Now, we have too many people asking me and Vladimir to do Bílé Inferno Volume 2. Do you know how difficult that would be? [laughs] I say that because when we made it, I broke up with my partner of 13 years. It was a difficult time in my life. It was just me and the kids. Emotionally, I had a lot of sadness. The music in my life has always helped me. My violin especially tells me what I need to hear, good and bad. Vladimir came to visit me during that time and said "Iva, let's go write some songs." And we wrote the album in two weeks. Can you imagine that? Tom Cora, one of my most important friends and a great musician, contributed some beautiful cello work to it. I have such great memories of making this album. I know a lot of people adore it. That's why I'm now talking to Vladimir about trying to create something related to it. We're trying to prepare some new songs.
Do you consider it a career highlight?
I don't know. Maybe it sounds silly, but I like most of my recordings. Making a recording is like drawing pictures of my life. But I don't listen to my own music. Making a recording represents the beginning and end of a certain period. I usually let the songs grow over two or three years, during which I perform them. At the end, I go to the studio and try to record them. Then I'm ready to turn the page and begin new stuff.
Your partnership with Vladimir Václavek has yielded some incredible work. What makes the chemistry work so well?
Vladimir is a very good friend of mine. I've known him from the beginning, when we were in Dunaj together. I'm amazed at how Vladimir has continued working on developing his character throughout his whole life. He has been building the pillars and ideas of his music through all this time, as well as himself as a human being. Now, he's very deep into shamanism. He's very sensitive and has very beautiful ideas. We have separate lives, but every time we create music together, there is something very similar in our creative direction or connection. We can work together without talking so much about what we're doing. The last song on Zvon, "Vetvicka," was done in two hours in the studio. Our chemistry allows us to open our imaginations in a special way.
Reflect on Elida, your collaborative album with Bang on a Can.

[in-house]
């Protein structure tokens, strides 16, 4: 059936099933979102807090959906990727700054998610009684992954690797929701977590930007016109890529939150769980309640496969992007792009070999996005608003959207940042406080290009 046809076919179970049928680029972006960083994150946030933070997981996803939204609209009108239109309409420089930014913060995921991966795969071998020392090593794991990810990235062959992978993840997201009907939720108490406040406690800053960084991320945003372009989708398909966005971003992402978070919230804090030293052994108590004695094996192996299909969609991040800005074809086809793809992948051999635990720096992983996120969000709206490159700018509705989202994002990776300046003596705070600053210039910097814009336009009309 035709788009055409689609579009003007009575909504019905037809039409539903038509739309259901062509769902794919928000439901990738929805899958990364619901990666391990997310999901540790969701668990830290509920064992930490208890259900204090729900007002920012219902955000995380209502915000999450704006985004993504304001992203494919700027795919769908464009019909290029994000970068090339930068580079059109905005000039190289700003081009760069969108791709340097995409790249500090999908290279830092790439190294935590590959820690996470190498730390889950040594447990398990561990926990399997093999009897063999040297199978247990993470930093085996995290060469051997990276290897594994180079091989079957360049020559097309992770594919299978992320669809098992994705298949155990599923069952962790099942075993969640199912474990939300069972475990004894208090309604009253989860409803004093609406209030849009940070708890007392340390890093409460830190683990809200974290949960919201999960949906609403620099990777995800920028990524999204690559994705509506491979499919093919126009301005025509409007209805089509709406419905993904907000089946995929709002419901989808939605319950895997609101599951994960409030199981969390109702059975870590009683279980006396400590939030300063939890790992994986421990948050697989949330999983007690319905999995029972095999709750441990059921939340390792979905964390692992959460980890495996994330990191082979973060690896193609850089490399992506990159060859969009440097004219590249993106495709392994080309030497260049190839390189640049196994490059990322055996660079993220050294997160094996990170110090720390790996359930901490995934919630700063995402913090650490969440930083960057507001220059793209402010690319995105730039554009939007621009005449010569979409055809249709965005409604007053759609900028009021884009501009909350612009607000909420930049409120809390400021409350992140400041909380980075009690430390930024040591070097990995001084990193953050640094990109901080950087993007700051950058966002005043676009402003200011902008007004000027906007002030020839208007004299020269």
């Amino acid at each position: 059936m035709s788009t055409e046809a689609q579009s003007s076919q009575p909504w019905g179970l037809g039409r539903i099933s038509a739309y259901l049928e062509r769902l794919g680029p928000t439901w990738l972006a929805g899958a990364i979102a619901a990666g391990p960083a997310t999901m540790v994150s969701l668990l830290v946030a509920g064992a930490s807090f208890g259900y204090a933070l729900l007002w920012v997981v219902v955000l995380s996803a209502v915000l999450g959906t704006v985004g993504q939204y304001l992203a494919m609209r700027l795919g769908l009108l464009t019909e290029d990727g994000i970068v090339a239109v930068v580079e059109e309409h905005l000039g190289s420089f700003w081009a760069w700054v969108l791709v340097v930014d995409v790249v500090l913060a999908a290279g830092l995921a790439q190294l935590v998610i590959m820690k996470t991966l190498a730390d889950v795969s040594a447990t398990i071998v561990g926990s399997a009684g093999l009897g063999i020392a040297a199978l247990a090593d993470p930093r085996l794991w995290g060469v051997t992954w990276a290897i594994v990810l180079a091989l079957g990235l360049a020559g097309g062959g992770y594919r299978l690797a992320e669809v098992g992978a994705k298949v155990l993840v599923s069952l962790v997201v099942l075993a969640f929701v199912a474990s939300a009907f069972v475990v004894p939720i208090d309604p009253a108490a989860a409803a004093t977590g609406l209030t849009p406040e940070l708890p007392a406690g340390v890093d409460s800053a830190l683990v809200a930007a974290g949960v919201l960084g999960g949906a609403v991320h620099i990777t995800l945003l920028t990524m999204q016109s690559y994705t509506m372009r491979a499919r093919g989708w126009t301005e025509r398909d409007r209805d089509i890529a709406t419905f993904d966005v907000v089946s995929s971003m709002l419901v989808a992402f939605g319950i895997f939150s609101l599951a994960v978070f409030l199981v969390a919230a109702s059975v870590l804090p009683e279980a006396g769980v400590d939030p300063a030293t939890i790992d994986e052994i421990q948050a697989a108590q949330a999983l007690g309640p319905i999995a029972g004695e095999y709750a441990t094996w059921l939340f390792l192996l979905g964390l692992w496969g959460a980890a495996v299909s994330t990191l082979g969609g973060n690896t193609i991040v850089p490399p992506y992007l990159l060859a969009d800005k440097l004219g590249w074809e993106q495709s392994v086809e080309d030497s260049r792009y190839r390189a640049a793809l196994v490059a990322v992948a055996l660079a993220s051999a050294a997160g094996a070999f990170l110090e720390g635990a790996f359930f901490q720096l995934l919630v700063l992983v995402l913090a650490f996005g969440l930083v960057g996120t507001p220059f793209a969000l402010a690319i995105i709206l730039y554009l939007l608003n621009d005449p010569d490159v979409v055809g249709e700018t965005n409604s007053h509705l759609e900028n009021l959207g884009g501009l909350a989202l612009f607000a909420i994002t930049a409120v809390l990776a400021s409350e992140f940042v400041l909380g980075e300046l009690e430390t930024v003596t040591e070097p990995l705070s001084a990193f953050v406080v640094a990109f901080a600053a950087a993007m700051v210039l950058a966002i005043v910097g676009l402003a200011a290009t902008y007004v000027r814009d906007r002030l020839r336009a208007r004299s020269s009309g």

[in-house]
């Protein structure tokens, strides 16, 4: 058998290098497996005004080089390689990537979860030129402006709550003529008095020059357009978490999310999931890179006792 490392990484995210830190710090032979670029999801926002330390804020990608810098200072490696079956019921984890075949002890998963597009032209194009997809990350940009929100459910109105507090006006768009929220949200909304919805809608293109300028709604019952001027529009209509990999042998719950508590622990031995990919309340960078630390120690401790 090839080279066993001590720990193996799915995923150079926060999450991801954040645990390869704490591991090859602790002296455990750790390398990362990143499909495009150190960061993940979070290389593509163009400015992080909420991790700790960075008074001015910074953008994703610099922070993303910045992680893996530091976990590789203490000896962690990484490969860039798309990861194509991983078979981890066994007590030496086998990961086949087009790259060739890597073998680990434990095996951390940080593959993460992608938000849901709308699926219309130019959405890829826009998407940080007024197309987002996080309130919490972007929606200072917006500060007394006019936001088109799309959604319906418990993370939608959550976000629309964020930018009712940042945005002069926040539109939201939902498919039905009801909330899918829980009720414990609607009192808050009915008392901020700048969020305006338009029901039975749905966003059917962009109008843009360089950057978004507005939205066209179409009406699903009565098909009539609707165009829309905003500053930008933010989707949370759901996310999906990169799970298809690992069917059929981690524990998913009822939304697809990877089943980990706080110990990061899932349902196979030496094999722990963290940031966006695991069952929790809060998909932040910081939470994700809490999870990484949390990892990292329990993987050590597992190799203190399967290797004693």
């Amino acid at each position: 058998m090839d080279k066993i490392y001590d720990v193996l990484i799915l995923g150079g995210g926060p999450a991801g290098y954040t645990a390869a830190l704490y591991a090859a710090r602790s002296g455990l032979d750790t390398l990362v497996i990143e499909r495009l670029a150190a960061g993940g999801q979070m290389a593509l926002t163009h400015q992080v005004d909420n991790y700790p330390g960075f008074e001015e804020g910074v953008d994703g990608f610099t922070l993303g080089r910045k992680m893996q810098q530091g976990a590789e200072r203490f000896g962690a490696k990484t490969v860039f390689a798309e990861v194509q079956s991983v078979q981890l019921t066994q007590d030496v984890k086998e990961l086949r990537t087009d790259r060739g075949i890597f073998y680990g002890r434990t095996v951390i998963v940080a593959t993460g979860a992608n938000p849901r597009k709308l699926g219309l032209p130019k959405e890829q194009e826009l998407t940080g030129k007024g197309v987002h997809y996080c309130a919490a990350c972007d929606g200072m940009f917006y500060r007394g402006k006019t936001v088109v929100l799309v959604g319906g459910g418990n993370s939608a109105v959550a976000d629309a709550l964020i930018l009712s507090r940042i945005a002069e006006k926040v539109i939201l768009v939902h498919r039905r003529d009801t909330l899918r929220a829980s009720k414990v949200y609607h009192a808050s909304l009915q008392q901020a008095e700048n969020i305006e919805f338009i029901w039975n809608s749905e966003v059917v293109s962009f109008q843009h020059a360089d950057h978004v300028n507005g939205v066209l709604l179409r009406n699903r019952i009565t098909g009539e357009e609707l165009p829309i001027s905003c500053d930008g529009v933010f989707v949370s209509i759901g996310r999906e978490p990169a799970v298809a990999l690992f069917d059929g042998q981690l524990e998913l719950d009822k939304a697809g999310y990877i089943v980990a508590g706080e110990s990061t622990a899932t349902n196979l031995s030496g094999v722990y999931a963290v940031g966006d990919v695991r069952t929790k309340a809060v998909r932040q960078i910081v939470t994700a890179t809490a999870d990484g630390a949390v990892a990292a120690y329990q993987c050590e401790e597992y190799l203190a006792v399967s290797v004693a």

I love it. It was a huge experience for me. It was another chemistry with musicians who have such different experiences, styles of life and musical languages to me. I was talking to them about the fact that it's very, very difficult for me to record new music without live performances taking place beforehand, but we went directly into the studio to make Elida. After that, a few concerts happened. Most of the musicians realized the music was growing much stronger as we performed it. If we had a chance to record Elida once again, it would be a much better recording. But now, I'm working with Evan Ziporyn from Bang on a Can and Gyan Riley in a new group called EVIYAN. I'm so happy to follow the Bang on a Can Work with this. We're creating our own music now and it's wonderful to be working with them. It's the beginning of something new. We need time to play together. I feel there is really great chemistry developing. In one year, we'll find out exactly what EVIYAN will become.
Eviyan has also performed in an expanded quintet lineup with tabla player Sandeep Das and bassist Blake Newman. Tell me about this more Indian-influenced version of the group.
Sandeep is an amazing musician. Gyan is also very inspired by Indian music. People say I look like I have Gypsy blood or that I may be closer to Indian origin. It doesn't matter. I just know what it is to go deep into music. I'm always trying to go into the roots of music. Indian music is all about the roots and deep meaning. I think all musicians who are searching to go deeper are connected.
You have another recent album out, My Funny Lady, with the Nederlands Blazers Ensemble, in which you explore the work of Leos Janacek. You've focused on his work a lot over the years. What draws you to Janacek's repertoire so deeply?
Performing with a brass band is another experience I enjoy. These musicians are from Holland and asked me to work with them to do a live performance. I agreed because I like them and there is much power and energy onstage in this format. They're great and we just enjoy playing together. It was a very beautiful concert and the album captures the show. It's a mix of Janacek's music and other pieces, including "Elida." I love Janacek's music because it's very close to my compositions. We have the same Moravian blood.